I know that Butter would have been miserable if I’d taken his adventures away from him, made him into a house-bound cat. So I let him live “wild”, as he wanted, even if it did in the end cost him his life. Butter died on September 2, 2010, while crossing the road in front of our house.

This is not the first time a cat has broken my heart; it won’t be the last. But this is the one and only Butter heartbreak, and we will miss the leader of our pack  forever.

8 Comments, RSS

  1. Deborah

    1) I wish all my failed efforts were as beautiful as yours.

    2) Besides the sorrow & sympathy I feel for your loss, your story of the cats made me think of the saying (cliche?) about the cracks in our heart from heartbreaks are what lets the light in, what allows us to grow. You’re so lucky to have those cats; and they are so lucky to have you.

  2. bunny

    I loved this post, and though I usually read your Blog frequently, I rarely comment. But your story of the dear cats brought me to tears. When you think of those sweet animals, and even friends and family members that are no longer with us, its a good time for reflection, and to remember just how lucky we are, to have the people in our lives we can love, and life itself.

    I also loved the way you walked us thru the stages of the beautiful watercolor for the upcoming book, you are truly a talent who has mastered the fine are of watercolor magic.

    Thank you, thank you, thank you, for the great stories (and that Isabelle is very cute)…and keep up the good work, it gives me great pleasure to have something to look forward to!

  3. I love seeing your work in progress. Please keep sharing it with us.

    I’m beginning to draw (after many years of wanting to), but have yet to screw up my courage to the sticking point to try watercolors. Reading your book and following this blog give me the courage to finally pick up a pencil and just do it.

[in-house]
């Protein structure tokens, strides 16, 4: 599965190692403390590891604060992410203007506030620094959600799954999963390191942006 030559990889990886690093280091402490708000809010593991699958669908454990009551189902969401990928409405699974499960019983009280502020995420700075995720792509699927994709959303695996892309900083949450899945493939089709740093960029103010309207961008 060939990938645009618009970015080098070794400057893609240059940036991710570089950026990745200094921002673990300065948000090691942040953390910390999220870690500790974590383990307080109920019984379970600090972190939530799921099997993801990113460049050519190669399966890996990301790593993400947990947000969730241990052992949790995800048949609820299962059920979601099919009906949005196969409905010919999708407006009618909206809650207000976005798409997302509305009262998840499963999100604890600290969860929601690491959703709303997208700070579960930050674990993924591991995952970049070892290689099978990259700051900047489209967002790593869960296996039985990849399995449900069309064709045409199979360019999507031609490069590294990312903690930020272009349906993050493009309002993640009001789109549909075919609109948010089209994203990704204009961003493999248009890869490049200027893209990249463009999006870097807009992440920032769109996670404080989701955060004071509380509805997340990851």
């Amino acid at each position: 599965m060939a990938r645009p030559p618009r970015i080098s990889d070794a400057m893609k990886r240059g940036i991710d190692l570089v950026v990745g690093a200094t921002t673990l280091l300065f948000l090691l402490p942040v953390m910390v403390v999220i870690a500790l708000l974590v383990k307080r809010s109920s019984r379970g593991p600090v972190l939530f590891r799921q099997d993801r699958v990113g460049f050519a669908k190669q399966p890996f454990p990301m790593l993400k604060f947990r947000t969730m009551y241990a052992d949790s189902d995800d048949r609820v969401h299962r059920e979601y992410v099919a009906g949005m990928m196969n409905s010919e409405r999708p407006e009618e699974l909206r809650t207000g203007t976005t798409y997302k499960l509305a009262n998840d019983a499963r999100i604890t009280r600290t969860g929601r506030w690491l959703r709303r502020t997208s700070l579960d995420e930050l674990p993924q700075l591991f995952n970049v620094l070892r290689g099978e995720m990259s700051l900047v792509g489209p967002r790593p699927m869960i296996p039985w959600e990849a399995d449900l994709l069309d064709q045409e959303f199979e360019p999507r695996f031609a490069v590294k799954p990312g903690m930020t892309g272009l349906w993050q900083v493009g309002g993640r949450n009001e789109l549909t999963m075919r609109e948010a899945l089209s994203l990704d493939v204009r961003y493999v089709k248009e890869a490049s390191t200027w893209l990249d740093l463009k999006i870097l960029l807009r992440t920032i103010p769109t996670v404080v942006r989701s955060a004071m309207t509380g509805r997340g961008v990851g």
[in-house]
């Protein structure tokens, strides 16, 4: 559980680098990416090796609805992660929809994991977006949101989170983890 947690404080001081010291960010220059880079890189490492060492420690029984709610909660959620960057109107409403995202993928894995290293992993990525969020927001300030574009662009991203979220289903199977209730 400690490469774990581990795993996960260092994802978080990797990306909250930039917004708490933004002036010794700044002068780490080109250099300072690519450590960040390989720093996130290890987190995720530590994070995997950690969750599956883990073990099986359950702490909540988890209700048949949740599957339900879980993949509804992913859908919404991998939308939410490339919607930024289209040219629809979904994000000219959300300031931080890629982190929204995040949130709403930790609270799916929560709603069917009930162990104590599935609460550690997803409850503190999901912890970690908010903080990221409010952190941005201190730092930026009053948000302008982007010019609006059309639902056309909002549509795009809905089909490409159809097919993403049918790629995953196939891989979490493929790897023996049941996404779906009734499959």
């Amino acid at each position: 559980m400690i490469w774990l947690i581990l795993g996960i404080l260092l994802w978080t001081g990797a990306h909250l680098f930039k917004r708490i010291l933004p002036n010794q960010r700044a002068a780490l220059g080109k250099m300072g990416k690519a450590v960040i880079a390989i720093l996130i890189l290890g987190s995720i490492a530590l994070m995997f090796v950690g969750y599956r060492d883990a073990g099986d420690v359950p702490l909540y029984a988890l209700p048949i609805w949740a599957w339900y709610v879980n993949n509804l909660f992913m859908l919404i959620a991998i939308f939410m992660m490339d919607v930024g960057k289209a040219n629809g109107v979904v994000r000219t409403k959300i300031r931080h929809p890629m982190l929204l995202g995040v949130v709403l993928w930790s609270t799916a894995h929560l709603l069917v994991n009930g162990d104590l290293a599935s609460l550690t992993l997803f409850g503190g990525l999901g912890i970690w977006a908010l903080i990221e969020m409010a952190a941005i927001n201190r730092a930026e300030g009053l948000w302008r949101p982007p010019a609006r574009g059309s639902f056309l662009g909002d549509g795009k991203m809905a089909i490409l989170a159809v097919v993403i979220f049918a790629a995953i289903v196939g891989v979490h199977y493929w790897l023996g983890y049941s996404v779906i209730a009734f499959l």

Living in a world that value consumption more than creation makes books and blogs like yours an oasis for those who love/want/need to create.

    Thank you.

  4. Isn’t it funny that we’ve both been to Azay-Le-Rideau?

    It’s sure not funny about the loss of your kitties.
    That’s so sad to lose so many. I’m dreading that I have 6, all of a similar age. Which means they might all go at once or near each other.

    I’ll bet you end up with a beautiful painting.

    All of a sudden my picture is showing up here, but it’s the one with my sister. We have a blog that’s about the two of us and our avocado grove.

  5. I’m sorry.

    As for the painting – too bad it didn’t come out as you wished but I love the use of color and shadow. It’s pretty cool. I have a blank canvas sitting against the wall taunting me. Pictures have been bouncing around my head instead of words lately. Not a good thing when I’m getting ready to submit.

    Happy weekend all.

  6. Nadine

    Pets will always break your heart because the odds are that they’ll die before us. That’s why I spoil mine everyday since no one knows which day will be any of ours last one. You never know.

    As for the painting: It is a great Sleeping Beauty illustration! Maybe you’ll do a princess story one day. You never know. Do you save your rejects in case they’re appropriate for a later project?

    My trip to the chateau used by Disney for his original Sleeping Beauty castle (so goes the rumor) was on a rainy day so I stayed in the car and shot it through the windshield, then checked it off my Loire “To See” list. It had fewer turrets than your version.

  7. candice

    Oh, Viv, I’m so sorry about those sweet babies. What else can we do except take them in and know one day we have let them go? They lived well, having you wait on them tail and paw.